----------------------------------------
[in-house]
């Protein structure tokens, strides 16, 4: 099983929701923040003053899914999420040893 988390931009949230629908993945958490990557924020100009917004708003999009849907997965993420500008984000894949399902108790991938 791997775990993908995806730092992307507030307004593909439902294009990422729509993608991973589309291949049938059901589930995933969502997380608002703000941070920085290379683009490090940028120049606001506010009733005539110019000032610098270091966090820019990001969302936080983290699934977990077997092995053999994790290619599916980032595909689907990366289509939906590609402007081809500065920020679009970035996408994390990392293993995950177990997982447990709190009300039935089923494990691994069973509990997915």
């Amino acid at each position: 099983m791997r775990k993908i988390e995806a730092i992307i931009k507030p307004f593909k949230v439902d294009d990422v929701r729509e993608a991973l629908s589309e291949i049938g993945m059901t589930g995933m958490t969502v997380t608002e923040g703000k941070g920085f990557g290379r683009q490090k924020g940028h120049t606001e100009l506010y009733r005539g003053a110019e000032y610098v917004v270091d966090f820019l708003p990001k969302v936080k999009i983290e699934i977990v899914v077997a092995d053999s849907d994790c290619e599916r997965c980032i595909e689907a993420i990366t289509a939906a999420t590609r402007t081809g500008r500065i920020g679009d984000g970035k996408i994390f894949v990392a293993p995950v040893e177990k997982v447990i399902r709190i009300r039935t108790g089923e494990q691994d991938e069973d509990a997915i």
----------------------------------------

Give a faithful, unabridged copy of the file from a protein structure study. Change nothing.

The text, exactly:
[in-house]
């Protein structure tokens, strides 16, 4: 099983929701923040003053899914999420040893 988390931009949230629908993945958490990557924020100009917004708003999009849907997965993420500008984000894949399902108790991938 791997775990993908995806730092992307507030307004593909439902294009990422729509993608991973589309291949049938059901589930995933969502997380608002703000941070920085290379683009490090940028120049606001506010009733005539110019000032610098270091966090820019990001969302936080983290699934977990077997092995053999994790290619599916980032595909689907990366289509939906590609402007081809500065920020679009970035996408994390990392293993995950177990997982447990709190009300039935089923494990691994069973509990997915």
């Amino acid at each position: 099983m791997r775990k993908i988390e995806a730092i992307i931009k507030p307004f593909k949230v439902d294009d990422v929701r729509e993608a991973l629908s589309e291949i049938g993945m059901t589930g995933m958490t969502v997380t608002e923040g703000k941070g920085f990557g290379r683009q490090k924020g940028h120049t606001e100009l506010y009733r005539g003053a110019e000032y610098v917004v270091d966090f820019l708003p990001k969302v936080k999009i983290e699934i977990v899914v077997a092995d053999s849907d994790c290619e599916r997965c980032i595909e689907a993420i990366t289509a939906a999420t590609r402007t081809g500008r500065i920020g679009d984000g970035k996408i994390f894949v990392a293993p995950v040893e177990k997982v447990i399902r709190i009300r039935t108790g089923e494990q691994d991938e069973d509990a997915i």